Montgomery Boycott Research Paper

Satisfactory Essays
Sandra Foreman
ECO210 Macroeconomics (W06)
Paper 1
March 31, 2017
Do Boycotts Work?

December 1, 1955, an African-American woman named Rosa Parks refused to give up her seat to a white passenger on a city bus in Montgomery, Alabama. By refusing to give up her seat, Rosa Parks was arrested. Dr. King held a meeting at his church the next night to discuss ways of dealing with her arrest and protesting her arrest. So, they decided that they would have a bus boycott, beginning on Monday, December the 5th. Her refusal caused what is now known as the Montgomery Boycott. Since the boycott caused a larger quantity of all black patrons, Dr. King realized that although a boycott was needed, many of the patrons were afraid of taking a chance on boycotting because of the effect it may have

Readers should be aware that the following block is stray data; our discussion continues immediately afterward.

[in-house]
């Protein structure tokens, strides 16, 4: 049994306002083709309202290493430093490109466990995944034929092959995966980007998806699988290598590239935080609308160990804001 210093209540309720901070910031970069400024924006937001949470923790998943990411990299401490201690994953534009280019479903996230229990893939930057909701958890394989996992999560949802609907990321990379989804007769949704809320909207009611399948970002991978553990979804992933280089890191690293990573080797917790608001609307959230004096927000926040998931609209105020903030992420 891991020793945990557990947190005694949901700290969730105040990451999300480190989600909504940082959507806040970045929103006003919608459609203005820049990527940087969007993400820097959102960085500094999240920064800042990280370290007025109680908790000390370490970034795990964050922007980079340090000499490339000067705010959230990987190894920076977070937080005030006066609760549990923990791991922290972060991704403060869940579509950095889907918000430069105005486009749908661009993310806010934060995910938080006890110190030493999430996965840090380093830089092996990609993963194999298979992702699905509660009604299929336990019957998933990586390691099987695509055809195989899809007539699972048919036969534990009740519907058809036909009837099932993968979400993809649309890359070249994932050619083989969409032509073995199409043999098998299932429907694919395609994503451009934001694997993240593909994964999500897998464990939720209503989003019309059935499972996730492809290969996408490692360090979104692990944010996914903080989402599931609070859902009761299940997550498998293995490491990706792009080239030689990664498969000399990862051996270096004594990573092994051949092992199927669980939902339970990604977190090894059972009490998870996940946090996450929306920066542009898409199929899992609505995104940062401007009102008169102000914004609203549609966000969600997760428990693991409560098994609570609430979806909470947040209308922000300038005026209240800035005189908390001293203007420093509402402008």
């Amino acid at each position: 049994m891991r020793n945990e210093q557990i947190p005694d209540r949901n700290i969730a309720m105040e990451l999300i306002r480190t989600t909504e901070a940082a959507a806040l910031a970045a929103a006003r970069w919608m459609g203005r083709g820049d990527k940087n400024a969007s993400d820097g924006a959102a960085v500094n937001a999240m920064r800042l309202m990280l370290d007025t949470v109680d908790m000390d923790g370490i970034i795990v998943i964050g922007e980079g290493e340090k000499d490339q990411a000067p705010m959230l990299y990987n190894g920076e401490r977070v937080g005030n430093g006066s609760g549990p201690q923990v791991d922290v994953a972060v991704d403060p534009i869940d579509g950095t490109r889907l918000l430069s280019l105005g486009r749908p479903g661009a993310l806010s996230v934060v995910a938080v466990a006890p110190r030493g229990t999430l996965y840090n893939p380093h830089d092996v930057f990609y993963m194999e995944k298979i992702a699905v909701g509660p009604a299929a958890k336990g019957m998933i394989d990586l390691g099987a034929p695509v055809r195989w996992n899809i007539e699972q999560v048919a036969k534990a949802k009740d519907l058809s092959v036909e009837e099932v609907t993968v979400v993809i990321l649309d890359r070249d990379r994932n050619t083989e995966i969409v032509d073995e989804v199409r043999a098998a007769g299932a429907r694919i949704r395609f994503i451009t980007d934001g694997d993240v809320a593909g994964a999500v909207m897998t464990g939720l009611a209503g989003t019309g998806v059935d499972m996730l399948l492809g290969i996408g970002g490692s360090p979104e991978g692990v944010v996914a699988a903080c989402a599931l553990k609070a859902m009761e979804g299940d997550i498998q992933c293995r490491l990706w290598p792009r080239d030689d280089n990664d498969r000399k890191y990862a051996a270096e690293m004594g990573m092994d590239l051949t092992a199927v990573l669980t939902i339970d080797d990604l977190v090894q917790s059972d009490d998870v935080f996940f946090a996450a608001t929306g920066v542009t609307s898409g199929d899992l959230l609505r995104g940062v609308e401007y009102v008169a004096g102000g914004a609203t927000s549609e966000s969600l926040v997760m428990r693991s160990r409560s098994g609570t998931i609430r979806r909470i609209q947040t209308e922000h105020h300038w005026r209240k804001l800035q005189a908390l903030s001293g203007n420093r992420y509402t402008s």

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The boycott changed the way black people could get around without using the bus system. Because of state laws, bus segregation was allowed, forcing an organized bus boycott. This boycott caused decreases, the demand curve shifted to the left, showing a higher availability of empty seats for bus transportation and a lot less potential Black patrons as bus riders. With the boycott organized by Dr. King for the citizens, blacks represented 44% of the population, so with the choices of transportation limited for this demographic, substitute means were put in place from what was offered by the bus transportation company. The substitutes that were organized included car pools and other means of transportation which acted as competition for the transportation bus business. The bus companies were ready to give in because they saw their profits decreased, and a rise in the number of citizens using an alternate means of transportation. Because of the carpooling, the demand curve shifted to the right, and the profits for the bus transportation industry
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